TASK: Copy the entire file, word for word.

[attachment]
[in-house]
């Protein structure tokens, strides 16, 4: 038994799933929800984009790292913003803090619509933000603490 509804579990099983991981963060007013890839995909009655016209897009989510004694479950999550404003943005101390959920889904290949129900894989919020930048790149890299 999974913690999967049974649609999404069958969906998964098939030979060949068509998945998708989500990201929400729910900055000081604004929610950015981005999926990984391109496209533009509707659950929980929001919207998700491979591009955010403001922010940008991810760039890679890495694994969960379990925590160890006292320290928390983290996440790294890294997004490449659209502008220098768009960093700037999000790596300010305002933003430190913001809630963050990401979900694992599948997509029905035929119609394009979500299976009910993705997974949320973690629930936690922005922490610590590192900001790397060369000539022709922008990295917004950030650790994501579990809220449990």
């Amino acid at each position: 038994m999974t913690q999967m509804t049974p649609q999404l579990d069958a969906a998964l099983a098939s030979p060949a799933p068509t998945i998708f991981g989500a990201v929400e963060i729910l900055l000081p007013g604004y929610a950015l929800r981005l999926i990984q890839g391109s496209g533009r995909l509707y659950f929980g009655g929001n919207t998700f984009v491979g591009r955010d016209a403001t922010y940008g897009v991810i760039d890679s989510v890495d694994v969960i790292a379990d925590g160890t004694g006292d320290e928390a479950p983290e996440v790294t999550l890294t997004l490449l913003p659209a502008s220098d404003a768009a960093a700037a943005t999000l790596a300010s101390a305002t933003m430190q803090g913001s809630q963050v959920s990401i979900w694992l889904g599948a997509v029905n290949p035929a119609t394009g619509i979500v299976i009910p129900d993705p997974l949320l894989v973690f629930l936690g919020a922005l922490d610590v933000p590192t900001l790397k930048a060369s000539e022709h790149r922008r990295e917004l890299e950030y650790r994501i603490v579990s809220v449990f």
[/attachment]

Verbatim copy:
[in-house]
């Protein structure tokens, strides 16, 4: 038994799933929800984009790292913003803090619509933000603490 509804579990099983991981963060007013890839995909009655016209897009989510004694479950999550404003943005101390959920889904290949129900894989919020930048790149890299 999974913690999967049974649609999404069958969906998964098939030979060949068509998945998708989500990201929400729910900055000081604004929610950015981005999926990984391109496209533009509707659950929980929001919207998700491979591009955010403001922010940008991810760039890679890495694994969960379990925590160890006292320290928390983290996440790294890294997004490449659209502008220098768009960093700037999000790596300010305002933003430190913001809630963050990401979900694992599948997509029905035929119609394009979500299976009910993705997974949320973690629930936690922005922490610590590192900001790397060369000539022709922008990295917004950030650790994501579990809220449990």
């Amino acid at each position: 038994m999974t913690q999967m509804t049974p649609q999404l579990d069958a969906a998964l099983a098939s030979p060949a799933p068509t998945i998708f991981g989500a990201v929400e963060i729910l900055l000081p007013g604004y929610a950015l929800r981005l999926i990984q890839g391109s496209g533009r995909l509707y659950f929980g009655g929001n919207t998700f984009v491979g591009r955010d016209a403001t922010y940008g897009v991810i760039d890679s989510v890495d694994v969960i790292a379990d925590g160890t004694g006292d320290e928390a479950p983290e996440v790294t999550l890294t997004l490449l913003p659209a502008s220098d404003a768009a960093a700037a943005t999000l790596a300010s101390a305002t933003m430190q803090g913001s809630q963050v959920s990401i979900w694992l889904g599948a997509v029905n290949p035929a119609t394009g619509i979500v299976i009910p129900d993705p997974l949320l894989v973690f629930l936690g919020a922005l922490d610590v933000p590192t900001l790397k930048a060369s000539e022709h790149r922008r990295e917004l890299e950030y650790r994501i603490v579990s809220v449990f």